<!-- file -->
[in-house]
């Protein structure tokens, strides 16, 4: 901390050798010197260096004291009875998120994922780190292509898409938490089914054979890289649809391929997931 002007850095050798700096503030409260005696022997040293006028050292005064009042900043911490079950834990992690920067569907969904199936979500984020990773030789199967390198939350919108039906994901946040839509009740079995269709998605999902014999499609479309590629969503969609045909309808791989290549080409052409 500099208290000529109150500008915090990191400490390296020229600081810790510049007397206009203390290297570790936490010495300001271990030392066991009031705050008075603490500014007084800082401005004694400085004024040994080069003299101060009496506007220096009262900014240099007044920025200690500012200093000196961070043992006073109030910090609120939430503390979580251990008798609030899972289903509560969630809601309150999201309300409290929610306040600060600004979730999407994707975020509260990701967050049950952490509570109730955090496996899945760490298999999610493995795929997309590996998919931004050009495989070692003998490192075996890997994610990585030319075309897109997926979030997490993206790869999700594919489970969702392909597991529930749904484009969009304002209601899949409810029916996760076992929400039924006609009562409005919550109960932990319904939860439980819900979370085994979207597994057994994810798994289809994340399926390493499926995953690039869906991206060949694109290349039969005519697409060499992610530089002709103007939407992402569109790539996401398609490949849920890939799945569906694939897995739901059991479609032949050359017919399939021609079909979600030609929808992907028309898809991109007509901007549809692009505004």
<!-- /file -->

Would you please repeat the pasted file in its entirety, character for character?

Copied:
[in-house]
């Protein structure tokens, strides 16, 4: 901390050798010197260096004291009875998120994922780190292509898409938490089914054979890289649809391929997931 002007850095050798700096503030409260005696022997040293006028050292005064009042900043911490079950834990992690920067569907969904199936979500984020990773030789199967390198939350919108039906994901946040839509009740079995269709998605999902014999499609479309590629969503969609045909309808791989290549080409052409 500099208290000529109150500008915090990191400490390296020229600081810790510049007397206009203390290297570790936490010495300001271990030392066991009031705050008075603490500014007084800082401005004694400085004024040994080069003299101060009496506007220096009262900014240099007044920025200690500012200093000196961070043992006073109030910090609120939430503390979580251990008798609030899972289903509560969630809601309150999201309300409290929610306040600060600004979730999407994707975020509260990701967050049950952490509570109730955090496996899945760490298999999610493995795929997309590996998919931004050009495989070692003998490192075996890997994610990585030319075309897109997926979030997490993206790869999700594919489970969702392909597991529930749904484009969009304002209601899949409810029916996760076992929400039924006609009562409005919550109960932990319904939860439980819900979370085994979207597994057994994810798994289809994340399926390493499926995953690039869906991206060949694109290349039969005519697409060499992610530089002709103007939407992402569109790539996401398609490949849920890939799945569906694939897995739901059991479609032949050359017919399939021609079909979600030609929808992907028309898809991109007509901007549809692009505004």